Once I was a clever boy learning the arts of Oxford... is a quotation from the verses written by Bishop Richard Fleming (c.1385-1431) for his tomb in Lincoln Cathedral. Fleming, the founder of Lincoln College in Oxford, is the subject of my research for a D. Phil., and, like me, a son of the West Riding. I have remarked in the past that I have a deeply meaningful on-going relationship with a dead fifteenth century bishop... it was Fleming who, in effect, enabled me to come to Oxford and to learn its arts, and for that I am immensely grateful.

Monday 20 May 2024

An apology regarding the delay to the Marian Pilgrimage

Regular readers will have seen that I did not post yesterday or today. This is because eatly on Pentecost morning at about 3am after a shockingly viivid nightmare experience which I was attempting to understand I collapsed suddenly in my living room. Very fortunately I did not fracture my arthritic hips, or anything else, but I spent much of the next five or so hours wriggling across the floor to a chair to try to haul myself up, without final success. At 8.20am I phoned for help from the property manager and she called the paramedics. Since then I have been in hospital, Thr suggestion is that I was suffering from an infection which is now hopefully clearing.

Hospital gives one a lot of time in bed but it is not conducive to writing up these posts. Once I am home I wil resume these Marian posts, so the Pilgrimage will extend into June. At least none of us are attempting to do the Pilgrimage physically on the assigned day!


Zephyrinus said...

Dear John.

Thank you for the explanation of the missing Marian Posts. However, delighted you are now getting professional attention. Enjoy the rest.

We will await continuation of Marian Posts as and when you have recuperated.

in Domino

Matthew F Kluk said...

Get well soon!🙏

Anonymous said...

Wishing you a speedy recovery…

Anonymous said...

Dear Professor: I thought this article might be helpful. At least get a test to check for a vitamin D deficiency. Hope this helps. I personally take about 18,000 IUs a a day. It’s helped me to move my right thumb, which was crushed in a construction accident, with much greater ease and no pain. It’s become almost as supple as when I was in my 30s when my accident happened!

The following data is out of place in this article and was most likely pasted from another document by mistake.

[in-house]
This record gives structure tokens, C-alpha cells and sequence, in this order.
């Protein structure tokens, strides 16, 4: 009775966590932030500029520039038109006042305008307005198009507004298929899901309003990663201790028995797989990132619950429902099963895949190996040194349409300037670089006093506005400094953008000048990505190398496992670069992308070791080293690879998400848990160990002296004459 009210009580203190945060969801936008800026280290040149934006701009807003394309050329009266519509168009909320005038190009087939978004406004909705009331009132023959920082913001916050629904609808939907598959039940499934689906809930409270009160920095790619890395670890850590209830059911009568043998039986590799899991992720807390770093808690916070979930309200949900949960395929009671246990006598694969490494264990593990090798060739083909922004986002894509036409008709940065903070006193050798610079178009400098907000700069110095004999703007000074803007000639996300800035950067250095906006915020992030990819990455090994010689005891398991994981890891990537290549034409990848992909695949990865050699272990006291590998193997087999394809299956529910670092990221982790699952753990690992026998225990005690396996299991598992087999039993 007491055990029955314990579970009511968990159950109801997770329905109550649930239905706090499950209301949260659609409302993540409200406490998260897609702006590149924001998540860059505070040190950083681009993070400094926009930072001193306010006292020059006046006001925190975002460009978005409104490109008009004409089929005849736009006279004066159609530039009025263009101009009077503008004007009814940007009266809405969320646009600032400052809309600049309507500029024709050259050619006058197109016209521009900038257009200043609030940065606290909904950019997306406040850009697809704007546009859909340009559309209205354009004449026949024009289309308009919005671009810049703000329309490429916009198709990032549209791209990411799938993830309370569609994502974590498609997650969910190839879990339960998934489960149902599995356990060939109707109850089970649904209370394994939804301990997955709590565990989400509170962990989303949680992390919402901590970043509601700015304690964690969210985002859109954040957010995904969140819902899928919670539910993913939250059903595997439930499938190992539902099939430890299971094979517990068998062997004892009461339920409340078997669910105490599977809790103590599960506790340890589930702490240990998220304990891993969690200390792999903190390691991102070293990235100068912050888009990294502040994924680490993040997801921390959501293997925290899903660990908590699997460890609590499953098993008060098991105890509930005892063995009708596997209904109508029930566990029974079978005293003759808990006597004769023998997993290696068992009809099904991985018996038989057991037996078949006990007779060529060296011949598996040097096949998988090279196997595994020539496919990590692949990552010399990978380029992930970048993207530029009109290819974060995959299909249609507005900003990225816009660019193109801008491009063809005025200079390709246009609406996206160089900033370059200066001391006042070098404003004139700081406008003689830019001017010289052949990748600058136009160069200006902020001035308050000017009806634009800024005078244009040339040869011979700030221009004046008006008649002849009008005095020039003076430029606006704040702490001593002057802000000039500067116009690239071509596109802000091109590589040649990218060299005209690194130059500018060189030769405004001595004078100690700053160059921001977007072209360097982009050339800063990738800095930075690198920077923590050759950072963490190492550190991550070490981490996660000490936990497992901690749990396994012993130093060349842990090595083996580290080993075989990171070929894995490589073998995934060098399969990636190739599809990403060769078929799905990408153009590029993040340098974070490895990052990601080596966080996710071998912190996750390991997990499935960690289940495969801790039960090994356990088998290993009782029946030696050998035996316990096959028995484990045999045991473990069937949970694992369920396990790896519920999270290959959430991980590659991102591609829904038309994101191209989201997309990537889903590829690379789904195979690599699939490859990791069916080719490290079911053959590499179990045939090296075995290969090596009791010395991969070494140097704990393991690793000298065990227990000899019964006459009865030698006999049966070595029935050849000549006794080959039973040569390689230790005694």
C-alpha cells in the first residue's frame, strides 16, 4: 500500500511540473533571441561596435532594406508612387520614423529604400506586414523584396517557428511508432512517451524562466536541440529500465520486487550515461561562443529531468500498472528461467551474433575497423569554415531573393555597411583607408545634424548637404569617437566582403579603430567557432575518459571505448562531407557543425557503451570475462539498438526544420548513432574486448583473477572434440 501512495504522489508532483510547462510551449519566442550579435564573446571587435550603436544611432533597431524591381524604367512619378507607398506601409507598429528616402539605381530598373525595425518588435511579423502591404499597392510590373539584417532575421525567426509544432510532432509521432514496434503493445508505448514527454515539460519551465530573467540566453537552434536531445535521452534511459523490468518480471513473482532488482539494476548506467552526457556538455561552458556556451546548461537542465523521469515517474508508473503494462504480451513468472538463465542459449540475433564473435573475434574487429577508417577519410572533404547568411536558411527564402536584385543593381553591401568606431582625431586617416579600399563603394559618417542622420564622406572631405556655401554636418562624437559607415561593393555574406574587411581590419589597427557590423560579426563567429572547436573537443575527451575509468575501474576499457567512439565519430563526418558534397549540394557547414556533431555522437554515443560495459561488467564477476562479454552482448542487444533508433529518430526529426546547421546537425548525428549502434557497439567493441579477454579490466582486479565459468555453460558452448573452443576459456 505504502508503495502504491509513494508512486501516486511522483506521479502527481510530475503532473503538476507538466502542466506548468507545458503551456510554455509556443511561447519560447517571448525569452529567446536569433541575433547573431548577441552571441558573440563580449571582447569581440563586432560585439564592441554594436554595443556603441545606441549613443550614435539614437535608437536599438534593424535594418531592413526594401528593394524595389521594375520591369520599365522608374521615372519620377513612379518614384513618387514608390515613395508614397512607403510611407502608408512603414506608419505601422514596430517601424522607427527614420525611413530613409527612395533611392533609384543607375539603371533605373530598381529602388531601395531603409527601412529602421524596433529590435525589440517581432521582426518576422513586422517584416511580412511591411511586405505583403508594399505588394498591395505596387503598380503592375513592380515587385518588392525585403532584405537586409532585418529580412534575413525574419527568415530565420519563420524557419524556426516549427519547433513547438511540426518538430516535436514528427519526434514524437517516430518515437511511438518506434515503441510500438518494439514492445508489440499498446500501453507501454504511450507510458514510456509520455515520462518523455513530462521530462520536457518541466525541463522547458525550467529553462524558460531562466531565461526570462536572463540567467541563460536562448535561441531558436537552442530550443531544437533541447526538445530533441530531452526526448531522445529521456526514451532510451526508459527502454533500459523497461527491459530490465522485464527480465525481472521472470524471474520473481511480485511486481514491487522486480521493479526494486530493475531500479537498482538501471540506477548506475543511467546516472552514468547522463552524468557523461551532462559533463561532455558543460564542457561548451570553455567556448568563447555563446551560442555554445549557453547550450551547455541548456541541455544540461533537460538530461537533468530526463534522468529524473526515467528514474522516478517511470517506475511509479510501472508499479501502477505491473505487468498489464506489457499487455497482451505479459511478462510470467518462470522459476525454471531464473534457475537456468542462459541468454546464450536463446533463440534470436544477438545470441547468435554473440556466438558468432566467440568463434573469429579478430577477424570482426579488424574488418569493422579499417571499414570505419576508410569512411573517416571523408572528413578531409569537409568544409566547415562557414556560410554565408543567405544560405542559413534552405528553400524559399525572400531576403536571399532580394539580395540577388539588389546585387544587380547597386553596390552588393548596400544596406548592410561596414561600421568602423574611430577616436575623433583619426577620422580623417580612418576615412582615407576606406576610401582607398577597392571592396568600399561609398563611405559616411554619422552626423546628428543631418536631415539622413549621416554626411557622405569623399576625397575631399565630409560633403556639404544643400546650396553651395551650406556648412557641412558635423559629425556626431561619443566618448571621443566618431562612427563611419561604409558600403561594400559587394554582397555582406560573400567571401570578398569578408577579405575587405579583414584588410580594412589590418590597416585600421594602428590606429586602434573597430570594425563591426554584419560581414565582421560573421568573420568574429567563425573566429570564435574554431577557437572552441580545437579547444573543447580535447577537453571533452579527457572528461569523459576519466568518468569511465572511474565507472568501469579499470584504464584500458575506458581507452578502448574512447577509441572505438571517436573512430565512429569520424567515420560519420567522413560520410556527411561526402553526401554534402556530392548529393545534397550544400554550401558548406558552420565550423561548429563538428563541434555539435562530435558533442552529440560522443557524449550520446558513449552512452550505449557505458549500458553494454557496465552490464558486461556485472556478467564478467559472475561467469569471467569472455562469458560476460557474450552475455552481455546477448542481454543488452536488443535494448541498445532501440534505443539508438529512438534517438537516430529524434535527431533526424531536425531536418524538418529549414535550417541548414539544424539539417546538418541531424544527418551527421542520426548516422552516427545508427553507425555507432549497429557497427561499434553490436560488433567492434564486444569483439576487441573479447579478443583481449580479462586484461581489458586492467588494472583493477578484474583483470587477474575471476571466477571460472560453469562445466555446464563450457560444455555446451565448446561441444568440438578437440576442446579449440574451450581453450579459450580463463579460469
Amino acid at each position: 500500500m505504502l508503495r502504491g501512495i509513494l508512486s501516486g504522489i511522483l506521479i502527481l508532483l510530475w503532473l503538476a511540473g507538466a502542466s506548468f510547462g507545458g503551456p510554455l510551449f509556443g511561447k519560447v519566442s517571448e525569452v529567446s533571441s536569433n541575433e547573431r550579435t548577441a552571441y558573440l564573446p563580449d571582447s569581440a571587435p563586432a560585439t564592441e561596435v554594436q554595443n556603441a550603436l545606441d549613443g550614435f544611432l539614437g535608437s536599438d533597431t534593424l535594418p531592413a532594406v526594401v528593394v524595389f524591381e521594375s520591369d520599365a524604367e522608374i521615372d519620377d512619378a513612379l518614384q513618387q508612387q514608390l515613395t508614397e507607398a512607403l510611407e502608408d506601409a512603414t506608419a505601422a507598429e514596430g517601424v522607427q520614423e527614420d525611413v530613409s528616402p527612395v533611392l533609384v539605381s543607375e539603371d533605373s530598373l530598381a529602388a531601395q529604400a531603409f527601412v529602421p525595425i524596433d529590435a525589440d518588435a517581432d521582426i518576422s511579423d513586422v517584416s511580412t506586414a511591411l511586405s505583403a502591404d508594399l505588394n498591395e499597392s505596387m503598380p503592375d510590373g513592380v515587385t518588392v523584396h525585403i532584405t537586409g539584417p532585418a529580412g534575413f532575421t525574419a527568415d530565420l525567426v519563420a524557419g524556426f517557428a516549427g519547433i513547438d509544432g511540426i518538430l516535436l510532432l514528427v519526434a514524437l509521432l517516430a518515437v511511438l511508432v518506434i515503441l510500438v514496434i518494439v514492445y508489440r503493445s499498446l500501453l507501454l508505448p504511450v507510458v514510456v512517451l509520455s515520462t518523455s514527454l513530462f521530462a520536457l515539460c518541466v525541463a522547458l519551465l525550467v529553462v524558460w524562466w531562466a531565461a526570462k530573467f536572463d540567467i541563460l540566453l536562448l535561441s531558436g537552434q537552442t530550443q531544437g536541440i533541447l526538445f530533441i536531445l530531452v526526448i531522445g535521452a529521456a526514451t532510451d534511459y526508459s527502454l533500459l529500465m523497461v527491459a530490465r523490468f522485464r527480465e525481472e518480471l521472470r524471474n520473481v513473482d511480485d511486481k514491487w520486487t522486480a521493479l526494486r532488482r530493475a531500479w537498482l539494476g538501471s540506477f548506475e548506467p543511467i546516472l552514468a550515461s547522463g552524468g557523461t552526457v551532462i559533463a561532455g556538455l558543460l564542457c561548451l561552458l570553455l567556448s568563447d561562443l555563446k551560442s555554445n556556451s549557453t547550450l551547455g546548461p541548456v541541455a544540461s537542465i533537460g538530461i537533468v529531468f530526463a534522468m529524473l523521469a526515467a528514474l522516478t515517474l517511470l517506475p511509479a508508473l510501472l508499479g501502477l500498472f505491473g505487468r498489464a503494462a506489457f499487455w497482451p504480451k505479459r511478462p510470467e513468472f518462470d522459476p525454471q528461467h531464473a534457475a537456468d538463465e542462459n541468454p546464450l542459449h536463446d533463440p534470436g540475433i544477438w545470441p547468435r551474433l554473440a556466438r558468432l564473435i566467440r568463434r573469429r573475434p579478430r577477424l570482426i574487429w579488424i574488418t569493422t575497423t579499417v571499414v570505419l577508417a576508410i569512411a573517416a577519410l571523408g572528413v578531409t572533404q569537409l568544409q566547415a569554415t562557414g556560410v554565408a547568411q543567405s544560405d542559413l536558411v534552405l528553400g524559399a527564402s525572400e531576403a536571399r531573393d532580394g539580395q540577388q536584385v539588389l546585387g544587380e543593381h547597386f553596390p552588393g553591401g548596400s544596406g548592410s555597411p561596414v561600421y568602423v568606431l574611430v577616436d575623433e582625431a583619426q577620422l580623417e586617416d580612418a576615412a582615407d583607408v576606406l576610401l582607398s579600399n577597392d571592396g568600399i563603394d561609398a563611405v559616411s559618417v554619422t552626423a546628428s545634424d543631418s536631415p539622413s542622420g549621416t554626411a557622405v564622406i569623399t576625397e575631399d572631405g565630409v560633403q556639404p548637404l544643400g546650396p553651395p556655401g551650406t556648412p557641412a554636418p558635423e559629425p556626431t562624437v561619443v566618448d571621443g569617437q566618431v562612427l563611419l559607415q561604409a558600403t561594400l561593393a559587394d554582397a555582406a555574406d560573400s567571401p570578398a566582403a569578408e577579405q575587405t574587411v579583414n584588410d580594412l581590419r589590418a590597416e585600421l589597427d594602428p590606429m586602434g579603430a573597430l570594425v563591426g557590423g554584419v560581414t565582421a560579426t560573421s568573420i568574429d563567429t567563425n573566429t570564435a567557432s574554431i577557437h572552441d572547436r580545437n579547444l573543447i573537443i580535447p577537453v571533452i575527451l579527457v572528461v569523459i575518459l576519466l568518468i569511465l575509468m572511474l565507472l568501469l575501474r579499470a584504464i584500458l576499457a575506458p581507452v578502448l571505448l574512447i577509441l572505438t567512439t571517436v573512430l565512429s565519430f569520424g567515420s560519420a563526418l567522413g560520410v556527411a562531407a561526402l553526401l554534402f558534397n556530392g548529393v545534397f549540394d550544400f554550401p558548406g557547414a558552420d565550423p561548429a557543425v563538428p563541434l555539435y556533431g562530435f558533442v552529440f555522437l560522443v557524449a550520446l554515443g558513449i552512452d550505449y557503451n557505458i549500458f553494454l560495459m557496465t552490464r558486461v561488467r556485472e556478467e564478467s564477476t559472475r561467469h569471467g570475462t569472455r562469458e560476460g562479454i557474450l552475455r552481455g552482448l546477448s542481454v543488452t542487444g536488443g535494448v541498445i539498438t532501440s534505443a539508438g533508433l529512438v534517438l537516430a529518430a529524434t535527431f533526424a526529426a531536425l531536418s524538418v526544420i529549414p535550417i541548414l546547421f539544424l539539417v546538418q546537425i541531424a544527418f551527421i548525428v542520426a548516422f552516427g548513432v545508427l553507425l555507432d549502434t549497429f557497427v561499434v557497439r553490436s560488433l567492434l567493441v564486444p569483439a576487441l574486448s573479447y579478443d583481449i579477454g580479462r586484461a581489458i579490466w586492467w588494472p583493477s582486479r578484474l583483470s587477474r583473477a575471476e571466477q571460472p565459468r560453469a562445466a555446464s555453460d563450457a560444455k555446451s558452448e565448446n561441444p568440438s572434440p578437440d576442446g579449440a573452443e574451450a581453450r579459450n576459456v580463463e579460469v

Anonymous said...

@Anonymous 18,000 IUs is an absurdly large and potentially dangerous daily dose of Vitamin D! You'll likely end up with kidney stones, or more serious kidney problems, fatigue, and mental issues such as depression and confusion, cardiac arrhythmia, even a heart attack, among other symptoms. You really shouldn't take more than 4000 UIs a day.

@John Sorry to hear about your nightmare and fall. Could it have been a mini-stroke? Have you recently stopped taking some kind of pill? The brain sometimes reacts to a sudden withdrawal of a drug by conjuring up a frightful nightmare! Even though unsettling, it's nothing to worry about, just chemicals playing up!

You don't strike me as the type to be a heavy drinker, far from it, but I find if I have overindulged in alcohol at the weekend, then I must wet my whistle with a couple of bottles of beer on Monday before remaining teetotal for the rest of the week. Otherwise I'll be treated to a Breugelian nightmare, which is just my brain saying "Where's my booze?!" Anyway, I hope you make a speedy and full recovery.


John R Ramsden

( jhnrmsdn@yahoo.co.uk )

Anonymous said...

@Anonymous - I did a bit of digging, to check my facts.

In a 2018 paper "Vitamin D Toxicity - A Clinical Perspective", available at


one finds:

"Acute toxicity would be caused by doses of vitamin D probably in excess of 10,000 IU/day, which result in serum 25(OH)D concentrations >150 ng/ml (>375 nmol/l). That level is clearly more than the IOM-recommended UL of 4,000 IU/day."

So there we are - I was correct!


John R Ramsden

Matthew F Kluk said...

Hoping you're making progress and recovering well!🙏

Anonymous said...

If anyone personally acquainted with John wants to know how he is getting on then I believe, based on where he lives and assuming he is still in hospital having been admitted there as an emergency, that this hospital is most likely Charing Cross Hospital (Phone number +4420 3311 1234)

I had half a mind to phone myself and enquire, but not knowing him personally I felt this would perhaps be slightly intrusive. Also, no doubt he will update us himself in his own good time, assuming (as one hopes) that he is making a steady recovery.


John R Ramsden

P.S. If you do phone then to elicit any information it may be necessary to tell a little white lie and say you are a relative!

Stephanie A. Mann said...

Praying an Ave for your speedy recovery. God bless you!